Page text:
Monday, September 5, 2011

Nice Labor Day analysis of the state of manufacturing in the US (GOOD!) and the state of manufacturing jobs in the US (NOT GOOD)...How can this be possible? Short video says it all...

Look at the red line in the first graph---it shows the change in US manufacturing jobs since 1939. It does not seem dramatic, because the time frame is extended. The high appears to be in 1980 at about 20 million jobs and the low currently of about 11.5 million jobs---roughly a 43% decrease!

Note the rate of increase in "service" jobs (blue line) starting in about 1983---the slope increases significantly.  That is a point of divergence for manufacturing vs service jobs.

Does this mean at this time we started to lose manufacturing capability/productivity?
Source: BusinessInsider
The graph below seems to tell a different story.  While EMPLOYMENT in manufacturing has declined (red line), manufacturing OUTPUT (dollar value of finished goods in this case) increased rather dramatically (blue line).  As we moved from the mid-1980's into the 1990's the change in employment vs output changes dramatically from a direct relationship into an indirect relationship.  How/Why did this happen?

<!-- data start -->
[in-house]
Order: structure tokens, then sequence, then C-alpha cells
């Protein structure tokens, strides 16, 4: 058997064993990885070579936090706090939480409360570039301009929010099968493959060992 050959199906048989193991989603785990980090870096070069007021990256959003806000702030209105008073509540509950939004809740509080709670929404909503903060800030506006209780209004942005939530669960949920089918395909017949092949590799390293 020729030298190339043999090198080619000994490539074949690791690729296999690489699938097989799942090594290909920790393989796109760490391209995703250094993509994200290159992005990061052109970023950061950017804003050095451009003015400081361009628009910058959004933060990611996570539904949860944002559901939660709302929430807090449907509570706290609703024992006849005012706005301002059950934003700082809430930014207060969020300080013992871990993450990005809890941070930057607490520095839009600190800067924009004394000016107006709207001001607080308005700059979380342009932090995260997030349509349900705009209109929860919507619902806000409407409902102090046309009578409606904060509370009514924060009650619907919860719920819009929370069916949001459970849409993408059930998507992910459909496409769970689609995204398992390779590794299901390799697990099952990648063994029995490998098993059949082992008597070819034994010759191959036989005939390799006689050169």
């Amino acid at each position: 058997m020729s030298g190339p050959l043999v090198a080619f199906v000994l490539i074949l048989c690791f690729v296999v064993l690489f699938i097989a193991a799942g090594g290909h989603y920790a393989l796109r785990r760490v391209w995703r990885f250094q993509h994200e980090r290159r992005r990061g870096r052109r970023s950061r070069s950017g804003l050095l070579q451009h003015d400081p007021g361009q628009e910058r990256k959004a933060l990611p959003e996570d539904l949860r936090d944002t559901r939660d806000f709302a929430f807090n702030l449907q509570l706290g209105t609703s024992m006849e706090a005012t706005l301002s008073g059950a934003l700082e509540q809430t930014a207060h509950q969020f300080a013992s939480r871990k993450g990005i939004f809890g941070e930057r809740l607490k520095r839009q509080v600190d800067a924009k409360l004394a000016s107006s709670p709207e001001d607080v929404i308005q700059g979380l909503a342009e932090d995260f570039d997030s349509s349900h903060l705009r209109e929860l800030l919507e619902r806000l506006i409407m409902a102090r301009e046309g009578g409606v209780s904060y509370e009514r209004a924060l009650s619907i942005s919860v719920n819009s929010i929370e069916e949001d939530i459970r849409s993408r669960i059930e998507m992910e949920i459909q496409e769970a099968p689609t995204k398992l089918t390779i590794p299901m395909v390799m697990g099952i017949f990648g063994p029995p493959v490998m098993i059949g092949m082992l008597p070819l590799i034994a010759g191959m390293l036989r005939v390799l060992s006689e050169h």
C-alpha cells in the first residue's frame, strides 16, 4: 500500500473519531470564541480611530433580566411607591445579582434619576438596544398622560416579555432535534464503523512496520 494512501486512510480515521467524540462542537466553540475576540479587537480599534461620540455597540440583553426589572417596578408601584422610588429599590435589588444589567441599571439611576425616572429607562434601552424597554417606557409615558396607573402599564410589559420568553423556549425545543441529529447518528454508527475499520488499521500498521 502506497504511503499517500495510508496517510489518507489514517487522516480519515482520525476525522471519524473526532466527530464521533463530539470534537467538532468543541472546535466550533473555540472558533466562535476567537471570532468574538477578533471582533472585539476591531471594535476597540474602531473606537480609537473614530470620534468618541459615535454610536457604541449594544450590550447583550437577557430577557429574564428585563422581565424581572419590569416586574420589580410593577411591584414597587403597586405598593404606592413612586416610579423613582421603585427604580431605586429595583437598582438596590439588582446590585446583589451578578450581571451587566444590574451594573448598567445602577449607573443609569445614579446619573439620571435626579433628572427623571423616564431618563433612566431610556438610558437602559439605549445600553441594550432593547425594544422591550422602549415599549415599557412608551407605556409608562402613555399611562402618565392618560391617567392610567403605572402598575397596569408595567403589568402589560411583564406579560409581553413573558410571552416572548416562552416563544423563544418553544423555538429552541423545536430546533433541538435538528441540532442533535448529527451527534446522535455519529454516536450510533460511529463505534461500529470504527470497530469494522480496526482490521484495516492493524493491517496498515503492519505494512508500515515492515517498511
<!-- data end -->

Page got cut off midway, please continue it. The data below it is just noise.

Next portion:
Source: Carpe Diem

For a hint, watch this short video of a BMW facility. Tells you all you need to know...
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